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At exactly one minute past midnight, a large black taxicab turned into the sweeping drive in front of London's Savoy Hotel.
A mouseling stepped out of the shadow of the curb as the vehicle approached. Its headlights caught the hopeful gleam in his bright little eyes. He watched as the cab pulled up smartly in front of the entrance. It swished through a puddle as it did so, drenching him with icy water.
The mouseling slumped back against the curb, the hopeful look instantly extinguished. He'd thought that perhaps his luck had finally changed. It hadn't. Not one bit. He swiped dejectedly at his sodden face with a grimy paw and sneezed. What a horrid night! The skies were spouting the kind of cold, sleeting rain that only London in late December could produce -- and now this. His slight body shook violently, and the mouseling wrapped his tail tightly around himself in a vain attempt to keep warm.
Shivering, he watched as the cab driver hopped out and trotted round to open the door for his passengers. The mouseling's tummy rumbled. Not only had he had no luck tonight, he'd had nothing to eat either. He hadn't earned it yet. "Only mouselings who sing for their supper get their supper," Master always said.
And the mouseling desperately wanted to please Master. Master was the giver of all that was good: food, warmth, praise. The mouseling owed Master his life. Before Master, he'd been nothing. An urchin. A throwaway. "Nobody wants worthless street trash like you," Master reminded him often. Reminded all of them often. "Nobody but me."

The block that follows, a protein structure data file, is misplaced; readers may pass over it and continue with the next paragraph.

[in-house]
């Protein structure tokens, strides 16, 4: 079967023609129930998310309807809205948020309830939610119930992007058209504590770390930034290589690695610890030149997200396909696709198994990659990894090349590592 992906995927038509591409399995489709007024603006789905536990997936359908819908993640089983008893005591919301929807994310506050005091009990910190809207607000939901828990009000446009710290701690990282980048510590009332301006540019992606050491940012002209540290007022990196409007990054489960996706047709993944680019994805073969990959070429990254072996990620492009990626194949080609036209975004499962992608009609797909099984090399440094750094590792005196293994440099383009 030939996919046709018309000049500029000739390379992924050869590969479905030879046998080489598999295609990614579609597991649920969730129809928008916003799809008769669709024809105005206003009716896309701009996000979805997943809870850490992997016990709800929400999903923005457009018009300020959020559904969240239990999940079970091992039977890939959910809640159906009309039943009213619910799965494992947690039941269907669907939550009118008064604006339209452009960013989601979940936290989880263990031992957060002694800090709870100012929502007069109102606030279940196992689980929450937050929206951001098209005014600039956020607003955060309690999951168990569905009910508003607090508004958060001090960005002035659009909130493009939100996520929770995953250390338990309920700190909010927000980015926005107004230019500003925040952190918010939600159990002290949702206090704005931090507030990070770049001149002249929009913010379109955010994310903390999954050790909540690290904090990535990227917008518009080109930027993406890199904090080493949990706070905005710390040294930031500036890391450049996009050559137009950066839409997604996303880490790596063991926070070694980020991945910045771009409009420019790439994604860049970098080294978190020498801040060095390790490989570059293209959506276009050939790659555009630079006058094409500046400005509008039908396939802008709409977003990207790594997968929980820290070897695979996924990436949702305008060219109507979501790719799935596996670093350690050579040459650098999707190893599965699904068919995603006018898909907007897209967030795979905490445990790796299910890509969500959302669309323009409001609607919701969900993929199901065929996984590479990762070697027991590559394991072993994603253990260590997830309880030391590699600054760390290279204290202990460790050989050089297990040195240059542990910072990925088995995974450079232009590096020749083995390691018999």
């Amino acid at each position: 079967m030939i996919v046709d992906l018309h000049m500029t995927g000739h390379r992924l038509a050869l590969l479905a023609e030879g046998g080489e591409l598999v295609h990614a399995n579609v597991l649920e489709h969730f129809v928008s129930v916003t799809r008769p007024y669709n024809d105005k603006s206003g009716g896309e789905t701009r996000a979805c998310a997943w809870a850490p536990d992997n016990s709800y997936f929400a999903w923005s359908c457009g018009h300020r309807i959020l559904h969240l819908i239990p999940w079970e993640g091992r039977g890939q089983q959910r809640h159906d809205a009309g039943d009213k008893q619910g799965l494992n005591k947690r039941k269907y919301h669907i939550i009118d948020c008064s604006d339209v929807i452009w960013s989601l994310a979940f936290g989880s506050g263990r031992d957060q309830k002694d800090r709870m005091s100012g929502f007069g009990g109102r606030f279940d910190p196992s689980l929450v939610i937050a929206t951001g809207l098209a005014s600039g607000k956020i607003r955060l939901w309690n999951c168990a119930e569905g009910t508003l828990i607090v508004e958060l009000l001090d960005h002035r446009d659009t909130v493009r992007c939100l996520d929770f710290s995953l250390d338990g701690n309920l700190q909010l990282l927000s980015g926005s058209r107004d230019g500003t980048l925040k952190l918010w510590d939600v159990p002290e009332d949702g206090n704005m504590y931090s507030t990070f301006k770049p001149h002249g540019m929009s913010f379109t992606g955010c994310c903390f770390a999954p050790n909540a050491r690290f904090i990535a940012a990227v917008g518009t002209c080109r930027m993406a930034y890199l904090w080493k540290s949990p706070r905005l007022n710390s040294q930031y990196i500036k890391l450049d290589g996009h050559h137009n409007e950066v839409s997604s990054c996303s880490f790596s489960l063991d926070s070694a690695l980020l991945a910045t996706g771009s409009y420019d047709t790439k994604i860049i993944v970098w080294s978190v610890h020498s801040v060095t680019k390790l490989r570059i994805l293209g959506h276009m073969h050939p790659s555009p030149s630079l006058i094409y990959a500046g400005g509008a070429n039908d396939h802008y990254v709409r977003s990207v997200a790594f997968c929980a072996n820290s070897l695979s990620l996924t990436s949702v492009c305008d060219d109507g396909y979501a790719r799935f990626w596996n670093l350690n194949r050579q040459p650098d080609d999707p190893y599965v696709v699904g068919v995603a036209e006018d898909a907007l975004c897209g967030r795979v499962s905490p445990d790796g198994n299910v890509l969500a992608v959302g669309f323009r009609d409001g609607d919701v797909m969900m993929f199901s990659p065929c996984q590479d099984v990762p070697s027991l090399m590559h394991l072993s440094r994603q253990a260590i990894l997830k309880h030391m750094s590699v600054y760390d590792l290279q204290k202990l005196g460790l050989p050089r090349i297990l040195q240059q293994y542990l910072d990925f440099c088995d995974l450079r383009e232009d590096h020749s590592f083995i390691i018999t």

Still shivering, the mouseling peered over the curb as two pairs of feet emerged from the taxi: a lady's and a gentleman's. His tiny heart began to beat a little faster. Maybe his luck had changed after all. The gentleman's shoes were highly polished and expensive looking. The lady's stylish sandals crisscrossed her pale toes with narrow straps. Useless for walking, especially in this weather, but perfect for making an impressive entrance at one of London's poshest hotels. Which was just the sort of thing that toffs liked to do.
"You can always tell a toff by his shoes," Master had instructed. "That and his bags. Toffs like to spend money on shoes and bags."
The cab driver removed a trio of suitcases from the taxi's trunk and placed them on the sidewalk. The mouseling watched intently. He lifted his grubby little nose into the air and sniffed. Leather! Expensive leather. Hope soared in him once again. This was what he'd been waiting for all evening. These were just the sort of bags that toffs liked to take to fancy hotels.
And toffs -- upper-crust, well-heeled, wealthy humans -- were what the mouseling was after tonight. What all Master's mouselings were after in every corner of the city tonight.
The small mouse's tummy rumbled again. Right, then. Time to get to work if he fancied any supper. He shouldered his soggy duffel bag (made from the toe of a sock) and with a practiced leap swung himself up over the curb. As the taxicab pulled away, he tumbled into the cuff of the gentleman's well-cut trousers, and a moment later the Savoy's doorman ushered the two human guests -- and one unseen mouseling -- inside the hotel.
Text copyright © 2007 by Heather Vogel Frederick